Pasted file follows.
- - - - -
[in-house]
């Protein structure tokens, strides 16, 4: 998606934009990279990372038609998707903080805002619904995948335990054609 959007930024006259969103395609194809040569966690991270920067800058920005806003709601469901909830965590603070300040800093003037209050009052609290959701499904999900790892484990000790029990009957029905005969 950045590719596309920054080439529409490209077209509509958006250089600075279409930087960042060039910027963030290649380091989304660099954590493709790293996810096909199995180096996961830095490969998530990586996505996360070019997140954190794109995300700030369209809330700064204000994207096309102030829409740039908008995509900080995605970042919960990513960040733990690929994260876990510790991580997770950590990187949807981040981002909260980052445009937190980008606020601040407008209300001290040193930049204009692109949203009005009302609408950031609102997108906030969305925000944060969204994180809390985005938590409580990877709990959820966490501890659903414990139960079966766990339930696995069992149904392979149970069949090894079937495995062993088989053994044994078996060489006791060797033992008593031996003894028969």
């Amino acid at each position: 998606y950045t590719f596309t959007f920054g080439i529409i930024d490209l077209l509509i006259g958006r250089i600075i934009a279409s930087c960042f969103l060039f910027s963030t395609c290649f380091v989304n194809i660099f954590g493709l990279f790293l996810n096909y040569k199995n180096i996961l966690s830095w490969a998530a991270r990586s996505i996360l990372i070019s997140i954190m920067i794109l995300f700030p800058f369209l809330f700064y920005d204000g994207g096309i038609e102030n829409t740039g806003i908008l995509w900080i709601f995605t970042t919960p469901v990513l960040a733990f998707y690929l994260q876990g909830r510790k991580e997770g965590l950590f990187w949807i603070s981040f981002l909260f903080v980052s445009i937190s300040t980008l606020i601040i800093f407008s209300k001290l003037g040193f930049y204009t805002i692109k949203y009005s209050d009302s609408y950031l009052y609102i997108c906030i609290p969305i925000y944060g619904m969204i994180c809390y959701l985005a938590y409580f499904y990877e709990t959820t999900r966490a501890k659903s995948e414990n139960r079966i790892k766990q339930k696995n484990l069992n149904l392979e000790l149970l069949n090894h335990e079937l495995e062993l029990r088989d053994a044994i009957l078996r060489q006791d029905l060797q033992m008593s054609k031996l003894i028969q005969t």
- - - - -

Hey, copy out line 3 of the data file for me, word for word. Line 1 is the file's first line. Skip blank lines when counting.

């Amino acid at each position: 998606y950045t590719f596309t959007f920054g080439i529409i930024d490209l077209l509509i006259g958006r250089i600075i934009a279409s930087c960042f969103l060039f910027s963030t395609c290649f380091v989304n194809i660099f954590g493709l990279f790293l996810n096909y040569k199995n180096i996961l966690s830095w490969a998530a991270r990586s996505i996360l990372i070019s997140i954190m920067i794109l995300f700030p800058f369209l809330f700064y920005d204000g994207g096309i038609e102030n829409t740039g806003i908008l995509w900080i709601f995605t970042t919960p469901v990513l960040a733990f998707y690929l994260q876990g909830r510790k991580e997770g965590l950590f990187w949807i603070s981040f981002l909260f903080v980052s445009i937190s300040t980008l606020i601040i800093f407008s209300k001290l003037g040193f930049y204009t805002i692109k949203y009005s209050d009302s609408y950031l009052y609102i997108c906030i609290p969305i925000y944060g619904m969204i994180c809390y959701l985005a938590y409580f499904y990877e709990t959820t999900r966490a501890k659903s995948e414990n139960r079966i790892k766990q339930k696995n484990l069992n149904l392979e000790l149970l069949n090894h335990e079937l495995e062993l029990r088989d053994a044994i009957l078996r060489q006791d029905l060797q033992m008593s054609k031996l003894i028969q005969t």